Introduction to the Access Series
For a long time now, I have thought of using my (mostly derelict) blog to summarise my research in order to render it more accessible. That is the goal of this new Access Series. For each of my academic publications, I will endeavour to write an accessible blog post (for longer texts, like books or theses, I will probably post multiple posts). Accessibility, in the academic context, has generated a lot of debates. For me, I see accessibility in terms of form and in terms of substance. For form, this series will increase access because it is free, aka open access, and not hidden beyond a paywall that can often only be afforded by academic institutions, big corporations or government. Posts will also be shorter than academic articles (although this particular post will be longer than what I aim for given its introductory nature), chapters and books, making their content easier to read for people who are not paid to do research. I think this is especially important for research that is meant for the public or a particular community (versus research that is meant more for other academics). I will forgo footnotes and in text references, except for quotes. Instead, I’ll include a short references list at the end, favouring open access content.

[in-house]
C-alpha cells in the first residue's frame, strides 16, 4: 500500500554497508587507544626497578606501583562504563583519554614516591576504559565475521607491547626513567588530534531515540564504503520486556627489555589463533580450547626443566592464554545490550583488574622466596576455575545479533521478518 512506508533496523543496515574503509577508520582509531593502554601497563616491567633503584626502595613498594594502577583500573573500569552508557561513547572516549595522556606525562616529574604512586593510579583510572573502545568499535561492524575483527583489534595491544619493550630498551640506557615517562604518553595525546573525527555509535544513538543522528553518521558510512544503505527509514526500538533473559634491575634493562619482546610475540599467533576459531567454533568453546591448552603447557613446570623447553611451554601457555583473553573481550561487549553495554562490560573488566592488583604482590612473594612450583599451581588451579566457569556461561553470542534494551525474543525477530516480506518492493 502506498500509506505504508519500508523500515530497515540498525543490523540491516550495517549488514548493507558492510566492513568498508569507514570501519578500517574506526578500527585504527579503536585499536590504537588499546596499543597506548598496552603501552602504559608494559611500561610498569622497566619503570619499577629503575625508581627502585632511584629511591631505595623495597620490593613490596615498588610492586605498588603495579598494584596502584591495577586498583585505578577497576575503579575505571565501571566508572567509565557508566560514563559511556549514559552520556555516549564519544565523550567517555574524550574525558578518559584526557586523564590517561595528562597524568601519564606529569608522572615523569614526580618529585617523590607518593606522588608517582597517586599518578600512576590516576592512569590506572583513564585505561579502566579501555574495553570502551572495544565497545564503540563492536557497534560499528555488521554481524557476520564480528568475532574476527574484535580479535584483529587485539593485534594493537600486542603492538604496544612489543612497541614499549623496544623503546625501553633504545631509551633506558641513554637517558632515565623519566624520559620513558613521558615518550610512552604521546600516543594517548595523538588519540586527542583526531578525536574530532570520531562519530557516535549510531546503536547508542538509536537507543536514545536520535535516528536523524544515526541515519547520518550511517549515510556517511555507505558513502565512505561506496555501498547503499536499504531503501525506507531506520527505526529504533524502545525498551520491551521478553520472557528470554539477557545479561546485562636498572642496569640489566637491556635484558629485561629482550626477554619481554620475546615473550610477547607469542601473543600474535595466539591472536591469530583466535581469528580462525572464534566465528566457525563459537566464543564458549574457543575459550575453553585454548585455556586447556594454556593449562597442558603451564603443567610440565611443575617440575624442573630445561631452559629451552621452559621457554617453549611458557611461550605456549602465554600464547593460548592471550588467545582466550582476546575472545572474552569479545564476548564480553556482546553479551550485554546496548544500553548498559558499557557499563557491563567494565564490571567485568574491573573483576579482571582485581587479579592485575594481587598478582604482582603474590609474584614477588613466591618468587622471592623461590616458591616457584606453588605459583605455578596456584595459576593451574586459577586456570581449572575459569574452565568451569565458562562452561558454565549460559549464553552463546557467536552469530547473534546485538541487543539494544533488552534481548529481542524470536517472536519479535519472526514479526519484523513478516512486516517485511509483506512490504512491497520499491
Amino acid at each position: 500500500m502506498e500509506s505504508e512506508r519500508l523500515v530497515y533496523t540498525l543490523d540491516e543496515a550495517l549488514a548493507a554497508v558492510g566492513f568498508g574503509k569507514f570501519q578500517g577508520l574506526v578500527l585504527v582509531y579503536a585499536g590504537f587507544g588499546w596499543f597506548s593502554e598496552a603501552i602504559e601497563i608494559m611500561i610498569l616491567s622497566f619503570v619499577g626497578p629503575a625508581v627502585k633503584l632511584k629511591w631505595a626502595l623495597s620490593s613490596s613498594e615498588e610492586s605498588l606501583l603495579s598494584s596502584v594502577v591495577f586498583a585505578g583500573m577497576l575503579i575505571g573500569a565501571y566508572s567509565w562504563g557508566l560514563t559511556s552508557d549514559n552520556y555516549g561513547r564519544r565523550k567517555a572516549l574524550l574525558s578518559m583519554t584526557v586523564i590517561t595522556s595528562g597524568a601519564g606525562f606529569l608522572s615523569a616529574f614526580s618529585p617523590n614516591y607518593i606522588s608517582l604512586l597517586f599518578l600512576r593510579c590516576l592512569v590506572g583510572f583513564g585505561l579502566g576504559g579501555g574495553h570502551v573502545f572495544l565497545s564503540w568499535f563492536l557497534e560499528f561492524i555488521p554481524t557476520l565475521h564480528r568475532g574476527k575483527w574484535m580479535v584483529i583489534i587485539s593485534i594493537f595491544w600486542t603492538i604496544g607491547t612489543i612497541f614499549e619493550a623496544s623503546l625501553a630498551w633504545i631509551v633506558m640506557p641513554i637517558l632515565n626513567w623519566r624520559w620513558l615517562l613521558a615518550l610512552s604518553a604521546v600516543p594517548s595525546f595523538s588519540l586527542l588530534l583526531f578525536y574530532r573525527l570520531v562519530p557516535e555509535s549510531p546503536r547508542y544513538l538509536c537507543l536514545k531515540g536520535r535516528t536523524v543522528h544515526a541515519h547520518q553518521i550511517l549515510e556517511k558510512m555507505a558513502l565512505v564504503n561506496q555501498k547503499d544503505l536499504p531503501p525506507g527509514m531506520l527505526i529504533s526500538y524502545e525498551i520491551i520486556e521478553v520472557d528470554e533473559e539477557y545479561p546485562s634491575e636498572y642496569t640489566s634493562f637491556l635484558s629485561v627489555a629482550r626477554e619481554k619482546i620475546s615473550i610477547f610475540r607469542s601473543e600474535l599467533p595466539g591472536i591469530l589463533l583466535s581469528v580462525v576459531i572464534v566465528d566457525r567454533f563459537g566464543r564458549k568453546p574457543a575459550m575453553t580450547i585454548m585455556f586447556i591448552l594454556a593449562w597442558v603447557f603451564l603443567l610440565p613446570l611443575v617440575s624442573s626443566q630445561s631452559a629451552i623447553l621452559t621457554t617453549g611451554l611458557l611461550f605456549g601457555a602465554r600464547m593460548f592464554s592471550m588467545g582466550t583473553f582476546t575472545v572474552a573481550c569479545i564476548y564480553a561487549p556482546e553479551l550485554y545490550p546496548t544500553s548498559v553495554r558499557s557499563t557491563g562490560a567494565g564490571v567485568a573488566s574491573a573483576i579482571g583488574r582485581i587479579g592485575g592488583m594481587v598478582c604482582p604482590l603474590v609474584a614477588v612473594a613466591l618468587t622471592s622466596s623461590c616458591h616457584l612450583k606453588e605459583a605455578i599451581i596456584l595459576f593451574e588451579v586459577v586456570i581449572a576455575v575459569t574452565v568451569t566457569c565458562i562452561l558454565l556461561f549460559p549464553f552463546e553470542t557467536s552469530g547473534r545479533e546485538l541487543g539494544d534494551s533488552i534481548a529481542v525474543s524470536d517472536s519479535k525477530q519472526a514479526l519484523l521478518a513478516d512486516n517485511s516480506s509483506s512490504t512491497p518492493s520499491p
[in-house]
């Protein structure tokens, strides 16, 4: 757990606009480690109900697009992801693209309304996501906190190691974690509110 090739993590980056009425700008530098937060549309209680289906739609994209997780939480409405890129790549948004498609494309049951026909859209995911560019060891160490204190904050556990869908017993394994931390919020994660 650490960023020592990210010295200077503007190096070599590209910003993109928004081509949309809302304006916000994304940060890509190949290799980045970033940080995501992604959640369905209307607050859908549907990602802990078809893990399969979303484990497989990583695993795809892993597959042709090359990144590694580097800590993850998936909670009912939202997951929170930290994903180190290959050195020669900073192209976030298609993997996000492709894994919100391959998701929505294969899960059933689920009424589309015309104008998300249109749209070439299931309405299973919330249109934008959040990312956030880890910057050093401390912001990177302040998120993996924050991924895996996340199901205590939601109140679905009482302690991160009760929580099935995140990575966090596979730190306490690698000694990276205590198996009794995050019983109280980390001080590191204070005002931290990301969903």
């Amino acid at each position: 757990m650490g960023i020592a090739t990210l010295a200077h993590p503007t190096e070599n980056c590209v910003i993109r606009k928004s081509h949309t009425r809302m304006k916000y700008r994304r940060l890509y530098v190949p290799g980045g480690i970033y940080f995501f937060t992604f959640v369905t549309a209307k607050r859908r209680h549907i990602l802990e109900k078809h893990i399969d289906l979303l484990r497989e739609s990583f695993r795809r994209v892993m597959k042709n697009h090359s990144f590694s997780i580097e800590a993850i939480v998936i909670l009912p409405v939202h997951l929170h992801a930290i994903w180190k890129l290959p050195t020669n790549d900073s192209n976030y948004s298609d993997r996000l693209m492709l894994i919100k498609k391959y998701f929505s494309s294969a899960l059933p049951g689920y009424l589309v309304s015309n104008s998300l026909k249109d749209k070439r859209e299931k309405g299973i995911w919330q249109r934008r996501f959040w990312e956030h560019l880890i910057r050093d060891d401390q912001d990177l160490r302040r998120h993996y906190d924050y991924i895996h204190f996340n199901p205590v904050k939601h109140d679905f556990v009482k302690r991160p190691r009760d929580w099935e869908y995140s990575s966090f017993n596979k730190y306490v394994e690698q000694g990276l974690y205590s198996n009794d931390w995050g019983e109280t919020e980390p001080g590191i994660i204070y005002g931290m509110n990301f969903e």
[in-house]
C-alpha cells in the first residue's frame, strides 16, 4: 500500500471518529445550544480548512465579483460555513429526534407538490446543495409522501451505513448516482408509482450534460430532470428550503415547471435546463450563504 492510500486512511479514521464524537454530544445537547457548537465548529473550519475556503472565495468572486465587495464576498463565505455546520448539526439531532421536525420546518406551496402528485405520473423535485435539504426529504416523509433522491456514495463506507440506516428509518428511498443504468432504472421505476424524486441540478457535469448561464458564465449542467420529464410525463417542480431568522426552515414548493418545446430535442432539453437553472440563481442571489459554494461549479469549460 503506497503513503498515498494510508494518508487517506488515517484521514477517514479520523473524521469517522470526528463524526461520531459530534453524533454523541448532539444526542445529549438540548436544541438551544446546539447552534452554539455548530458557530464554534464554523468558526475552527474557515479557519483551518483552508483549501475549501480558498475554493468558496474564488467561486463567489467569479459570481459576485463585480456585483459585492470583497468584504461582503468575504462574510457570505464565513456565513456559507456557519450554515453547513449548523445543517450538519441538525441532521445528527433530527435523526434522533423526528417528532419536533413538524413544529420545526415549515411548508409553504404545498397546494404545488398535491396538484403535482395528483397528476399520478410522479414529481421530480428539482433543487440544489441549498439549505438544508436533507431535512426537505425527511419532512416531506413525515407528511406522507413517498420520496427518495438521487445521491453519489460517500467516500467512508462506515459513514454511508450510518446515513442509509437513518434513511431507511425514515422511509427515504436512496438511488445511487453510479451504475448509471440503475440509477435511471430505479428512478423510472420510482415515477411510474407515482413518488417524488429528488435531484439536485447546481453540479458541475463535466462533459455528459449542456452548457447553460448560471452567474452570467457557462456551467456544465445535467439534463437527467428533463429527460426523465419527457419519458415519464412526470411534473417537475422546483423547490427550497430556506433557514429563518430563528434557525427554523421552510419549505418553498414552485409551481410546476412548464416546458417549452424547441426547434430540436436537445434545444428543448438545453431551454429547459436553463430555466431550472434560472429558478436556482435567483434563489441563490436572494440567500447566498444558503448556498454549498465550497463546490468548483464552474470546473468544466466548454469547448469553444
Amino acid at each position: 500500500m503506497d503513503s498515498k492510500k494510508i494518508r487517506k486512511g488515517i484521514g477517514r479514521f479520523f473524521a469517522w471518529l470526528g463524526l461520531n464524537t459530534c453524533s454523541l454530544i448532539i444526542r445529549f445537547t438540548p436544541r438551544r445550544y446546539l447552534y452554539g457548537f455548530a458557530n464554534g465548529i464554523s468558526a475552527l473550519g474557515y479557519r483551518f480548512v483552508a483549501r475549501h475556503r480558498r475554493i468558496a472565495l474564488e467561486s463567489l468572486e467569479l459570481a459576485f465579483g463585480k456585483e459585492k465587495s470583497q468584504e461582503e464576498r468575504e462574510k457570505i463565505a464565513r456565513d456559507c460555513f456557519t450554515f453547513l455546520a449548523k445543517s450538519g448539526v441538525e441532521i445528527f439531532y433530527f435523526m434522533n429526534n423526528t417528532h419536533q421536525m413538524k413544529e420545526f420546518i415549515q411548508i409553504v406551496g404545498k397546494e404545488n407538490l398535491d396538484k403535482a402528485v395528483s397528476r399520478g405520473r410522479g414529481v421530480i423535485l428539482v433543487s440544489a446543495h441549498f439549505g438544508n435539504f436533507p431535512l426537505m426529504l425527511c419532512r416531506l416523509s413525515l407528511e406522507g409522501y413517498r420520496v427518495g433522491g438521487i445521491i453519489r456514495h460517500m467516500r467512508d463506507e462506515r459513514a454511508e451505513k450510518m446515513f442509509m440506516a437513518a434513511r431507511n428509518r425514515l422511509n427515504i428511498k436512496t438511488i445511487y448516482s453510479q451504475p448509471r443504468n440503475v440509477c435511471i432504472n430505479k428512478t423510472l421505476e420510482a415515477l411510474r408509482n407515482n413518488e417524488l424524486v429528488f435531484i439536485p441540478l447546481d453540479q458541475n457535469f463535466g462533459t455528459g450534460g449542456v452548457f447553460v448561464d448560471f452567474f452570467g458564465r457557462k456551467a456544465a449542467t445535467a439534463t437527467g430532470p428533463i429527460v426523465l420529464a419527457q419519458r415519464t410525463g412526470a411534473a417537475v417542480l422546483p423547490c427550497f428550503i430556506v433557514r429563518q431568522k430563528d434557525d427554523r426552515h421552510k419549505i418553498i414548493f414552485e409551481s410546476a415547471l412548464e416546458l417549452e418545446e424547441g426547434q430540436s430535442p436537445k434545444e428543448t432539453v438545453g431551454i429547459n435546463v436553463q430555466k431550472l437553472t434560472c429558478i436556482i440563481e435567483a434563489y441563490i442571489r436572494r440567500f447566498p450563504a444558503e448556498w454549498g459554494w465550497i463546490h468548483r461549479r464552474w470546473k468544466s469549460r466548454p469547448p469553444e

Substance is a bit trickier. I have often seen people complaining that many academics equate accessibility with open access and that academic text, even when materially accessible, remain intellectually inaccessible because of its language, style or even topic (e.g. a highly theoretical piece). I agree with these critiques to a certain extent: (1) accessibility and open access are not the same thing; and (2) the substance of many academic texts is often inaccessible to most. However, it seems that academics often assume that the average person cannot understand complex arguments. I disagree with this assumption. Additionally, I do not think that academic texts necessarily need to be accessible to all. It depends on the purpose of the text. What would be the point of conducting in depth research into a complex phenomenon if you cannot fully expose this research via an academic publication just because it might not be accessible to most people? However, once an “inaccessible” piece is published, presumably for an academic audience, nothing stops the author to make a “simpler” more accessible version. This is the second goal of this series. To be clear, this mean that I will assume that the average reader is intelligent, as I believe they are, but not an expert or even someone with basic knowledge of the subject I am exploring in these posts. Hopefully, these guidelines will ensure that my research is more accessible.